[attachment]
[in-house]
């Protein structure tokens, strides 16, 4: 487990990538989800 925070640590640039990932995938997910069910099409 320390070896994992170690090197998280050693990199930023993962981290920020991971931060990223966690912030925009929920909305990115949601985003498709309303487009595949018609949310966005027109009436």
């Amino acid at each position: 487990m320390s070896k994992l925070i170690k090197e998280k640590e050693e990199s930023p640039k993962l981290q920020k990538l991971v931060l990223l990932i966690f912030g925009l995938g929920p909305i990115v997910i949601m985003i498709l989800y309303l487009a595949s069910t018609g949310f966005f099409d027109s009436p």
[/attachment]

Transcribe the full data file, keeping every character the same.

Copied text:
[in-house]
């Protein structure tokens, strides 16, 4: 487990990538989800 925070640590640039990932995938997910069910099409 320390070896994992170690090197998280050693990199930023993962981290920020991971931060990223966690912030925009929920909305990115949601985003498709309303487009595949018609949310966005027109009436």
């Amino acid at each position: 487990m320390s070896k994992l925070i170690k090197e998280k640590e050693e990199s930023p640039k993962l981290q920020k990538l991971v931060l990223l990932i966690f912030g925009l995938g929920p909305i990115v997910i949601m985003i498709l989800y309303l487009a595949s069910t018609g949310f966005f099409d027109s009436p």